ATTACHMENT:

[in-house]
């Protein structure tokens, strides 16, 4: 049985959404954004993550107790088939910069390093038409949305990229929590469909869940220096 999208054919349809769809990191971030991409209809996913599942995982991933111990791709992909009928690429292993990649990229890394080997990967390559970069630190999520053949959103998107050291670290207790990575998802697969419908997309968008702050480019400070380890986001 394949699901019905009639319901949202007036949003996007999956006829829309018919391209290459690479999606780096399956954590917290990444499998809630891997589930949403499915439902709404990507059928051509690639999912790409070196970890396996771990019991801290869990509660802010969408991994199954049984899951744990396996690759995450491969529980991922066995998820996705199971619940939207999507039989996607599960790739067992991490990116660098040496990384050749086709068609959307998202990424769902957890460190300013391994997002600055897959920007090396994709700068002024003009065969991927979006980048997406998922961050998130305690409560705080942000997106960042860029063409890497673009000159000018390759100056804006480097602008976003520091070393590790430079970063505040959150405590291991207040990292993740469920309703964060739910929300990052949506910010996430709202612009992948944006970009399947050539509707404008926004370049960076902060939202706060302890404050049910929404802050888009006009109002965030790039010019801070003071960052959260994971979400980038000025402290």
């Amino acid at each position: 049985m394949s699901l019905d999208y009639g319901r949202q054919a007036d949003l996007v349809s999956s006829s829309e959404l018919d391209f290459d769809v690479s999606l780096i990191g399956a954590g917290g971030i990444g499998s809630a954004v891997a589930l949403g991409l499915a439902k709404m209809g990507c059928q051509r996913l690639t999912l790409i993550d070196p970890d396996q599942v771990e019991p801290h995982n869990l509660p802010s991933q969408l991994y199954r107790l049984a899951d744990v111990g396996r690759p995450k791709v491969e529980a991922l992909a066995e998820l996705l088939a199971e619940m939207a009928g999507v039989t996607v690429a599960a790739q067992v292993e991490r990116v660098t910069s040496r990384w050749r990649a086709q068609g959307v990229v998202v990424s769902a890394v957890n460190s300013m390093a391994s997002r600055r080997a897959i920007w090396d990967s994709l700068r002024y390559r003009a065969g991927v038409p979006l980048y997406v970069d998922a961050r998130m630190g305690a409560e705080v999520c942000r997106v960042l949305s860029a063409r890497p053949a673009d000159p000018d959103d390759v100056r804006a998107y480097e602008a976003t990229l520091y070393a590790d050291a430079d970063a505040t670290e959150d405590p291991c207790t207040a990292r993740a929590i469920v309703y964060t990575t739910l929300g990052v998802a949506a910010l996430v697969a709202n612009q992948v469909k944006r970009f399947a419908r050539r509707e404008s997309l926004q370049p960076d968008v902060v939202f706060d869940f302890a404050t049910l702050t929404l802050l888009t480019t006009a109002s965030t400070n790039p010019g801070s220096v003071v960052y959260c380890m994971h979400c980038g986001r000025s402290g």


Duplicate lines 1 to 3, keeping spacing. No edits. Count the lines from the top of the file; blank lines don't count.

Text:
[in-house]
């Protein structure tokens, strides 16, 4: 049985959404954004993550107790088939910069390093038409949305990229929590469909869940220096 999208054919349809769809990191971030991409209809996913599942995982991933111990791709992909009928690429292993990649990229890394080997990967390559970069630190999520053949959103998107050291670290207790990575998802697969419908997309968008702050480019400070380890986001 394949699901019905009639319901949202007036949003996007999956006829829309018919391209290459690479999606780096399956954590917290990444499998809630891997589930949403499915439902709404990507059928051509690639999912790409070196970890396996771990019991801290869990509660802010969408991994199954049984899951744990396996690759995450491969529980991922066995998820996705199971619940939207999507039989996607599960790739067992991490990116660098040496990384050749086709068609959307998202990424769902957890460190300013391994997002600055897959920007090396994709700068002024003009065969991927979006980048997406998922961050998130305690409560705080942000997106960042860029063409890497673009000159000018390759100056804006480097602008976003520091070393590790430079970063505040959150405590291991207040990292993740469920309703964060739910929300990052949506910010996430709202612009992948944006970009399947050539509707404008926004370049960076902060939202706060302890404050049910929404802050888009006009109002965030790039010019801070003071960052959260994971979400980038000025402290």
């Amino acid at each position: 049985m394949s699901l019905d999208y009639g319901r949202q054919a007036d949003l996007v349809s999956s006829s829309e959404l018919d391209f290459d769809v690479s999606l780096i990191g399956a954590g917290g971030i990444g499998s809630a954004v891997a589930l949403g991409l499915a439902k709404m209809g990507c059928q051509r996913l690639t999912l790409i993550d070196p970890d396996q599942v771990e019991p801290h995982n869990l509660p802010s991933q969408l991994y199954r107790l049984a899951d744990v111990g396996r690759p995450k791709v491969e529980a991922l992909a066995e998820l996705l088939a199971e619940m939207a009928g999507v039989t996607v690429a599960a790739q067992v292993e991490r990116v660098t910069s040496r990384w050749r990649a086709q068609g959307v990229v998202v990424s769902a890394v957890n460190s300013m390093a391994s997002r600055r080997a897959i920007w090396d990967s994709l700068r002024y390559r003009a065969g991927v038409p979006l980048y997406v970069d998922a961050r998130m630190g305690a409560e705080v999520c942000r997106v960042l949305s860029a063409r890497p053949a673009d000159p000018d959103d390759v100056r804006a998107y480097e602008a976003t990229l520091y070393a590790d050291a430079d970063a505040t670290e959150d405590p291991c207790t207040a990292r993740a929590i469920v309703y964060t990575t739910l929300g990052v998802a949506a910010l996430v697969a709202n612009q992948v469909k944006r970009f399947a419908r050539r509707e404008s997309l926004q370049p960076d968008v902060v939202f706060d869940f302890a404050t049910l702050t929404l802050l888009t480019t006009a109002s965030t400070n790039p010019g801070s220096v003071v960052y959260c380890m994971h979400c980038g986001r000025s402290g």